- Associated Press - Thursday, April 9, 2015

FAYETTEVILLE, N.C. (AP) - Twenty-three Cinderellas traveled on a recent Tuesday morning by school bus, not a magically transformed pumpkin.

But at the back of the Belk at Tallywood shopping center, they found a storeroom that had been transformed - into a temporary browsing space filled with racks of beautiful formal dresses, available to them for free.

It was the opening morning of Cinderella’s Closet, a two-week program put on each year by the Fayetteville Alumnae Chapter of Delta Sigma Theta sorority with help from Belk Tallywood, the Cumberland County schools and several consignment and jewelry stores.

The program aims to provide a free formal outfit to junior and senior high school girls who want to go to their prom but can’t afford all of the extra costs. Girls contact the social worker or prom advisor at their school if they want to participate.

Formal dresses, shoes, jewelry, clutches and wraps are donated for the closet by businesses and individuals. And sorority members often dig into their own pockets if a girl needs an accessory that’s not on hand.

Over the past eight years, more than 500 girls have gotten prom dresses through the program. Sorority members said they hoped to help 100 or more girls this year.

A week and a half into this year’s closet, they’ve already helped dozens.

To keep things manageable, the sorority schedules times for groups from each high school to visit the closet. Appointments are made in order of prom dates.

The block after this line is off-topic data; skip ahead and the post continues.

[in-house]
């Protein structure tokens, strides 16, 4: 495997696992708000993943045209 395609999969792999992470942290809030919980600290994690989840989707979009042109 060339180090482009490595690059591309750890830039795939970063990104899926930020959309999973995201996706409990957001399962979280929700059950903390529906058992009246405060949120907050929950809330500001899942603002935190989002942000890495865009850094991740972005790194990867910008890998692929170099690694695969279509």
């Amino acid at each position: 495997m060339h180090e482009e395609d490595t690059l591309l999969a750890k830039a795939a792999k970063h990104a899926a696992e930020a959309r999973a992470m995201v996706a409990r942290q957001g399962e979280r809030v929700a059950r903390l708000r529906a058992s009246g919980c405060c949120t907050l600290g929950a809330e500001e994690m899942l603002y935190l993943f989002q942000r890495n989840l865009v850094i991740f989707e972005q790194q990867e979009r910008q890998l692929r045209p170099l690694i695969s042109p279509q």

Since E.E. Smith and Douglas Byrd high schools have the earliest proms - both on Thursday - their girls came the first day, Smith’s in the morning and Byrd’s in the afternoon.

As the first Cinderellas of the year, the 23 Smith students had the widest selection to choose from - more than 300 dresses, ranging in size from zero to 30.

They then headed to nearby dressing rooms where a steady stream of oohs and ahs could be heard from their classmates and the sorority members.

“Ooh, that’s pretty.”

“Oh, that’s a nice color on you.”

Smith social worker Holly Van Dyke said the program takes some financial stress off the girls and their families, especially for seniors who are faced with other extra costs.

Several girls said they don’t know how they would have afforded a prom dress without the help of Cinderella’s Closet.

One, a senior, said this will be her first and last prom and she’s glad she now has a dress, shoes and earrings for the event.

The sorority members seemed to be enjoying the dress selection process as much as the girls.

“I haven’t done this since my daughter went to the prom,” said Brenda Rouse. “I think this is more fun.”

Jerial Bogan, a sorority member who helped coordinate this year’s closet, said she loves to see the smiles on the faces of the girls getting dresses.

“It’s also really rewarding to see girls who come back and say thank you because without the closet they couldn’t have gone to prom,” she said. “The reward is to see them happy.”

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Information from: The Fayetteville Observer, http://www.fayobserver.com

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